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Remember William Rast, Justin Timberlake’s Disappointing Denim Line?

Timberlake’s stiff clothes can tell us a lot about his feigned public persona

In October 2006, Justin Timberlake was the harbinger of sex. He successfully revived a stalled music career with his sophomore solo album FutueSex/LoveSounds. Two years earlier, Timberlake put singing on hold after an ill-fated “wardrobe malfunction” at the 2004 Super Bowl halftime show that exposed Janet Jackson’s breast. Jackson was forced into hiding, demonized for her indecency. Timberlake, however, turned his momentary indecent exposure (of someone else) into a status as a sex god. 

A dancer, singer and sometimes actor, the only thing Timberlake’s renaissance man status hadn’t included was a retail commodity. So he held a runway show in October 2006 for William Rast — his new clothing line. 

Co-founded in 2005 with his childhood friend and creative director Trace Ayala, William Rast was billed as an All-American denim label (the name is an amalgamation of their grandfathers). Speaking to the L.A. Times ahead of that first runway show, Timberlake spoke of his “non-glossy” line of jeans and T-shirts, some of which were adorned with phrases like “School of Hard Knox, Knoxville, Tennessee.”

If all went according to plan, the line — available back then at Nordstrom and Bloomingdale’s — would sit among the upper echelon of haute couture. “Ten years from now, let’s dream that we’ll have these amazing Galliano-looking pieces that will never see the light of day,” Timberlake says. “But for now, we’re accessible and functional.”

In 2015, William Rast sold a series of biker chic clothing for white-collar workers at Macy’s and, later, Target. Screenshot of William Rast’s Instagram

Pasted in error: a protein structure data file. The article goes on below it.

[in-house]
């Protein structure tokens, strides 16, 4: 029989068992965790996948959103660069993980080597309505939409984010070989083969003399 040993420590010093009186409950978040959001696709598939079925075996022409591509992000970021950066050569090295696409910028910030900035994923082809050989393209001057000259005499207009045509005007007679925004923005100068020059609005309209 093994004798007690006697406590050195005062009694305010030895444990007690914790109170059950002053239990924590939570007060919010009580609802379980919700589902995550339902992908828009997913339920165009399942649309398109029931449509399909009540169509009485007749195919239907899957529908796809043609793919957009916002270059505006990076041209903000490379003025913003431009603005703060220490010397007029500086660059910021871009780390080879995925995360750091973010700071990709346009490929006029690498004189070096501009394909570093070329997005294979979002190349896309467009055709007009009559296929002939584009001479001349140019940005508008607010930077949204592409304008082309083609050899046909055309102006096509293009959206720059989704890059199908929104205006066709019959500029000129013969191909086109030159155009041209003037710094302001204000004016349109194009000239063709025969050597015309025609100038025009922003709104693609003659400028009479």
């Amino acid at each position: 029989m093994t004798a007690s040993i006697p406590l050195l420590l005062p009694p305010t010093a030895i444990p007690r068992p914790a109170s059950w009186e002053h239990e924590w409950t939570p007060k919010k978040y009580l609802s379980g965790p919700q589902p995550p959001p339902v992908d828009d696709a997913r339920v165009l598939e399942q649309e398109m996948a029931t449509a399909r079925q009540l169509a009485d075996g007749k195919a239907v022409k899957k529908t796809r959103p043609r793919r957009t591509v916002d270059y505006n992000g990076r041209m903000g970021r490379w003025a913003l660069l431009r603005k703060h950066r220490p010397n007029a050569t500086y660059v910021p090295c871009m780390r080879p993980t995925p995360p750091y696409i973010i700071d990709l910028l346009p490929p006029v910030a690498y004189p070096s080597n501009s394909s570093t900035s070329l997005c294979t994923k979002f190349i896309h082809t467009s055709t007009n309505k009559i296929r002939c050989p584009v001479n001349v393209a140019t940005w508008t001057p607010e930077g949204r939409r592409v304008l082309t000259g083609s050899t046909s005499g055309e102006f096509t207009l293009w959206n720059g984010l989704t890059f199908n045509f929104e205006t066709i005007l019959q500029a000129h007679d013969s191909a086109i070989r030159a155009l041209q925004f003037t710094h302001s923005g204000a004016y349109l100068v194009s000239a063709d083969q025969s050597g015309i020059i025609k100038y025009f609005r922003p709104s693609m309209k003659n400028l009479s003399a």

Over a decade later, William Rast is little more than a blip in the Timberlake brand. It never became the household, high-fashion name he’d hoped, although that’s not to say it was a commercial failure. A 2011 Forbes article claims Timberlake made an estimated $50 million a year off William Rast. However, these days Timberlake is more focused on reconstructing his tarnished image than he is on raw denim.

Last week, amid the surging support for the #FreeBritney campaign following an FX on Hulu documentary showing how poorly Timberlake treated his ex-girlfriend in the early aughts, he issued a two-part apology on Instagram. He took ownership for failing to “care for and respect” both Spears and Jackson, though never specifying exactly what actions he’s atoning for. “I understand that I fell short in these moments and in many others and benefited from a system that condones misogyny and racism,” he wrote.

Timberlake is apologizing as he simultaneously promotes a new movie, Palmer, on Apple TV+. The story — a formerly incarcerated man forms a bond with a flamboyant child — is classic fodder for Timberlake’s image as a good guy. He continuously positions himself as a hometown, humble man. He even titled his most recent album from 2018, Man of the Woods.